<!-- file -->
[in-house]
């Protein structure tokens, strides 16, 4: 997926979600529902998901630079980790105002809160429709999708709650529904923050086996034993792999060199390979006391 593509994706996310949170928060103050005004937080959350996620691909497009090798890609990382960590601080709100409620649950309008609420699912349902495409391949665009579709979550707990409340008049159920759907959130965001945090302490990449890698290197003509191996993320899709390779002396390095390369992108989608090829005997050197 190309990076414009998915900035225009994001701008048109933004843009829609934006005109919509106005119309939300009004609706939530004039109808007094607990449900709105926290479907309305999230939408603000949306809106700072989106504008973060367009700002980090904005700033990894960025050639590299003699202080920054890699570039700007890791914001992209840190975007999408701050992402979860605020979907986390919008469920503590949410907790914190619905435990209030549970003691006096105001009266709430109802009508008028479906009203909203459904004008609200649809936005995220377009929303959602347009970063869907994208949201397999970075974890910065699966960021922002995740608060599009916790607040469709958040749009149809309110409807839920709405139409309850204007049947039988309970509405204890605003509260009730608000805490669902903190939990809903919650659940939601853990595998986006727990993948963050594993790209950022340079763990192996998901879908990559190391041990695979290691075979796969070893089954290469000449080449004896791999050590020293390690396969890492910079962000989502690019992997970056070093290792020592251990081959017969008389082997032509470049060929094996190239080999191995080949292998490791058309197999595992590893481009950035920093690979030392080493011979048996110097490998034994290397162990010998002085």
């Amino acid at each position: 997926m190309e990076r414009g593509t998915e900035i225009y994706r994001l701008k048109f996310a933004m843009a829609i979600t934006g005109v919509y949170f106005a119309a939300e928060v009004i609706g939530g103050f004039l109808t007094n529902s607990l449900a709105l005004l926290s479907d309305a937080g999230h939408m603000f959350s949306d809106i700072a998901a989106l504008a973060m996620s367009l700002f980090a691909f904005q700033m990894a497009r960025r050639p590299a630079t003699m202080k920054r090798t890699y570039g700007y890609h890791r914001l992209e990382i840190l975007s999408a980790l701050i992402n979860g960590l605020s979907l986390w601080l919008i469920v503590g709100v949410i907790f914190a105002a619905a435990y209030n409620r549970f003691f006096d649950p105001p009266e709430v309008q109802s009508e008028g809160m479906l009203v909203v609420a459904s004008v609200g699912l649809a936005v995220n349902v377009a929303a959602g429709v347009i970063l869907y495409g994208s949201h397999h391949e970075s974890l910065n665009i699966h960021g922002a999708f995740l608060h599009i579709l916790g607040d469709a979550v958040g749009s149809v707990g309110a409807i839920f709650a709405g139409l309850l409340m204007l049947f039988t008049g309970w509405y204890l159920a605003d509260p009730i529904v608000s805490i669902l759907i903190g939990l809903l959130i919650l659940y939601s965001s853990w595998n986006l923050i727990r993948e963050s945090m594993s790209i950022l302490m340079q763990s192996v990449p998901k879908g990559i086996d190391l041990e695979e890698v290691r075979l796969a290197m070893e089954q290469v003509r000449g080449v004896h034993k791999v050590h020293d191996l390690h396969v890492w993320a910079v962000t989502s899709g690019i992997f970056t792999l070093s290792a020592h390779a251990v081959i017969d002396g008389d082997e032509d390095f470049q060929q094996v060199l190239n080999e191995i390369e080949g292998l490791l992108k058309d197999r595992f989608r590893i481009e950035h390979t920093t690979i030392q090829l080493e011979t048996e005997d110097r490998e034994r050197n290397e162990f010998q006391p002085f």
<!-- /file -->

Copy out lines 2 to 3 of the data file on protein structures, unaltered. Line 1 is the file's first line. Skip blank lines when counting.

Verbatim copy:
């Protein structure tokens, strides 16, 4: 997926979600529902998901630079980790105002809160429709999708709650529904923050086996034993792999060199390979006391 593509994706996310949170928060103050005004937080959350996620691909497009090798890609990382960590601080709100409620649950309008609420699912349902495409391949665009579709979550707990409340008049159920759907959130965001945090302490990449890698290197003509191996993320899709390779002396390095390369992108989608090829005997050197 190309990076414009998915900035225009994001701008048109933004843009829609934006005109919509106005119309939300009004609706939530004039109808007094607990449900709105926290479907309305999230939408603000949306809106700072989106504008973060367009700002980090904005700033990894960025050639590299003699202080920054890699570039700007890791914001992209840190975007999408701050992402979860605020979907986390919008469920503590949410907790914190619905435990209030549970003691006096105001009266709430109802009508008028479906009203909203459904004008609200649809936005995220377009929303959602347009970063869907994208949201397999970075974890910065699966960021922002995740608060599009916790607040469709958040749009149809309110409807839920709405139409309850204007049947039988309970509405204890605003509260009730608000805490669902903190939990809903919650659940939601853990595998986006727990993948963050594993790209950022340079763990192996998901879908990559190391041990695979290691075979796969070893089954290469000449080449004896791999050590020293390690396969890492910079962000989502690019992997970056070093290792020592251990081959017969008389082997032509470049060929094996190239080999191995080949292998490791058309197999595992590893481009950035920093690979030392080493011979048996110097490998034994290397162990010998002085």
């Amino acid at each position: 997926m190309e990076r414009g593509t998915e900035i225009y994706r994001l701008k048109f996310a933004m843009a829609i979600t934006g005109v919509y949170f106005a119309a939300e928060v009004i609706g939530g103050f004039l109808t007094n529902s607990l449900a709105l005004l926290s479907d309305a937080g999230h939408m603000f959350s949306d809106i700072a998901a989106l504008a973060m996620s367009l700002f980090a691909f904005q700033m990894a497009r960025r050639p590299a630079t003699m202080k920054r090798t890699y570039g700007y890609h890791r914001l992209e990382i840190l975007s999408a980790l701050i992402n979860g960590l605020s979907l986390w601080l919008i469920v503590g709100v949410i907790f914190a105002a619905a435990y209030n409620r549970f003691f006096d649950p105001p009266e709430v309008q109802s009508e008028g809160m479906l009203v909203v609420a459904s004008v609200g699912l649809a936005v995220n349902v377009a929303a959602g429709v347009i970063l869907y495409g994208s949201h397999h391949e970075s974890l910065n665009i699966h960021g922002a999708f995740l608060h599009i579709l916790g607040d469709a979550v958040g749009s149809v707990g309110a409807i839920f709650a709405g139409l309850l409340m204007l049947f039988t008049g309970w509405y204890l159920a605003d509260p009730i529904v608000s805490i669902l759907i903190g939990l809903l959130i919650l659940y939601s965001s853990w595998n986006l923050i727990r993948e963050s945090m594993s790209i950022l302490m340079q763990s192996v990449p998901k879908g990559i086996d190391l041990e695979e890698v290691r075979l796969a290197m070893e089954q290469v003509r000449g080449v004896h034993k791999v050590h020293d191996l390690h396969v890492w993320a910079v962000t989502s899709g690019i992997f970056t792999l070093s290792a020592h390779a251990v081959i017969d002396g008389d082997e032509d390095f470049q060929q094996v060199l190239n080999e191995i390369e080949g292998l490791l992108k058309d197999r595992f989608r590893i481009e950035h390979t920093t690979i030392q090829l080493e011979t048996e005997d110097r490998e034994r050197n290397e162990f010998q006391p002085f």